The twist came from former Manor driver Alexander Rossi, who in his Bryan Herta-run Andretti car had eked out his Sunoco fuel and nursed his Firestone tyres (gotta get the sponsors in there!) wouldn’t need to stop again. With the help of some slipstream from his team mates and some intelligent driving Rossi coasted across the line to win one of the greatest races in the world on his first attempt. It was a stunning finish, if not quite the out-and-out side-by-side finish that many had been hoping for. That would come later in the year.

Josef Newgarden is Awesome

Newgarden has always been one to watch. As well as having a great sense of humour, he’s also been fast, getting great results for less well-fancied teams. After taking his first wins in 2015, 2016 saw him add a bit more consistency to the speed which had always been present. Then came the Firestone 600 at Texas Motor Speedway. On lap 42, Newgarden and Conor Daly collided, sending Newgarden’s car into the barriers head first. He was fortunate to escape with just a broken hand and collarbone.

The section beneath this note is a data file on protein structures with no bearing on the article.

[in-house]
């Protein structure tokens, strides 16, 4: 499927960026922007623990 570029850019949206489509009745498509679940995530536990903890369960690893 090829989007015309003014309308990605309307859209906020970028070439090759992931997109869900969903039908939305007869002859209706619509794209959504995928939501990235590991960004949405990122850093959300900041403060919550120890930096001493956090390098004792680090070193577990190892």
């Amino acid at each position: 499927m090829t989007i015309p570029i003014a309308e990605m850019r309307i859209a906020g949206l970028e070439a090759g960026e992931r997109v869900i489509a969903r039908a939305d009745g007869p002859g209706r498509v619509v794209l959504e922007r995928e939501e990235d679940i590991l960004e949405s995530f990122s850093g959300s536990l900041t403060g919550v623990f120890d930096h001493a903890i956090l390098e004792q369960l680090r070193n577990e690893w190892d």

Two weeks after the crash Josef was racing again, finishing an impressive 8th at Road America. He then dominated the next race at Iowa, leading 282 of the 300 laps to take the victory, all with broken bones and less than a month after the crash. Three other podium finishes during the season and a load of top ten finishes meant he finished an impressive 4th in the championship. His speed, consistency and resilience were enough to attract the attention of Penske, who he’ll race for in 2017, replacing none other than Juan Pablo Montoya. At home on all types of circuits, as a young, fast American driver in a championship winning team, he could be just what the IndyCar series needs to boost its audience.